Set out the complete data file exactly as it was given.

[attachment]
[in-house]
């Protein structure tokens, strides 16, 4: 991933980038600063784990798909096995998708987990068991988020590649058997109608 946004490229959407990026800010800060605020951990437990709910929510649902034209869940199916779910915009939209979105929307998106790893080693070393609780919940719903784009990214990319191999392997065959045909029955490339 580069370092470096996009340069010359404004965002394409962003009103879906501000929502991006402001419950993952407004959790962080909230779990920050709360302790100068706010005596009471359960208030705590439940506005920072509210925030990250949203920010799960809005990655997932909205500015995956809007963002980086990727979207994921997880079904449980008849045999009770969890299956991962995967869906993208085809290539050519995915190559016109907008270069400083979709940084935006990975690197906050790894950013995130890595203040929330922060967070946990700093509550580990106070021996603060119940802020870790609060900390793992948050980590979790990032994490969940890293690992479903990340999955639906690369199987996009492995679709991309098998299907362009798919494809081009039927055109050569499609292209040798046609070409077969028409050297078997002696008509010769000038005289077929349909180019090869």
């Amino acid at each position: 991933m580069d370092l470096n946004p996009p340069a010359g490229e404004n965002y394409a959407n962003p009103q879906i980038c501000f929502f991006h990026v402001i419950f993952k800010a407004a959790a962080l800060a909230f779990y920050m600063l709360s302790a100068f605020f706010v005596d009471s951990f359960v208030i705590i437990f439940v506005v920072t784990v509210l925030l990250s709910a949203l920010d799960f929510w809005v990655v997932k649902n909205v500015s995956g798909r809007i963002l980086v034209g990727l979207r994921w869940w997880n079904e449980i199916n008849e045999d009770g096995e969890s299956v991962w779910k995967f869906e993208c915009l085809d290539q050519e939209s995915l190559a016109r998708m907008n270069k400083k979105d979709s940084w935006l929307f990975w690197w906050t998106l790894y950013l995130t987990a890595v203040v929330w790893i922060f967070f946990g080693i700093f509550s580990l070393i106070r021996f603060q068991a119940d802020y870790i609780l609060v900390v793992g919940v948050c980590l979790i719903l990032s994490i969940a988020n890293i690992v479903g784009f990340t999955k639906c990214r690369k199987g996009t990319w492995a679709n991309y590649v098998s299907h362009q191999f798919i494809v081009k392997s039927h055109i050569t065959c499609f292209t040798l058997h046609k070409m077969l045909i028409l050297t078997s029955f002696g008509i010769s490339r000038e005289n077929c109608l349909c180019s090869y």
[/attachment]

[in-house]
């Protein structure tokens, strides 16, 4: 991933980038600063784990798909096995998708987990068991988020590649058997109608 946004490229959407990026800010800060605020951990437990709910929510649902034209869940199916779910915009939209979105929307998106790893080693070393609780919940719903784009990214990319191999392997065959045909029955490339 580069370092470096996009340069010359404004965002394409962003009103879906501000929502991006402001419950993952407004959790962080909230779990920050709360302790100068706010005596009471359960208030705590439940506005920072509210925030990250949203920010799960809005990655997932909205500015995956809007963002980086990727979207994921997880079904449980008849045999009770969890299956991962995967869906993208085809290539050519995915190559016109907008270069400083979709940084935006990975690197906050790894950013995130890595203040929330922060967070946990700093509550580990106070021996603060119940802020870790609060900390793992948050980590979790990032994490969940890293690992479903990340999955639906690369199987996009492995679709991309098998299907362009798919494809081009039927055109050569499609292209040798046609070409077969028409050297078997002696008509010769000038005289077929349909180019090869």
């Amino acid at each position: 991933m580069d370092l470096n946004p996009p340069a010359g490229e404004n965002y394409a959407n962003p009103q879906i980038c501000f929502f991006h990026v402001i419950f993952k800010a407004a959790a962080l800060a909230f779990y920050m600063l709360s302790a100068f605020f706010v005596d009471s951990f359960v208030i705590i437990f439940v506005v920072t784990v509210l925030l990250s709910a949203l920010d799960f929510w809005v990655v997932k649902n909205v500015s995956g798909r809007i963002l980086v034209g990727l979207r994921w869940w997880n079904e449980i199916n008849e045999d009770g096995e969890s299956v991962w779910k995967f869906e993208c915009l085809d290539q050519e939209s995915l190559a016109r998708m907008n270069k400083k979105d979709s940084w935006l929307f990975w690197w906050t998106l790894y950013l995130t987990a890595v203040v929330w790893i922060f967070f946990g080693i700093f509550s580990l070393i106070r021996f603060q068991a119940d802020y870790i609780l609060v900390v793992g919940v948050c980590l979790i719903l990032s994490i969940a988020n890293i690992v479903g784009f990340t999955k639906c990214r690369k199987g996009t990319w492995a679709n991309y590649v098998s299907h362009q191999f798919i494809v081009k392997s039927h055109i050569t065959c499609f292209t040798l058997h046609k070409m077969l045909i028409l050297t078997s029955f002696g008509i010769s490339r000038e005289n077929c109608l349909c180019s090869y």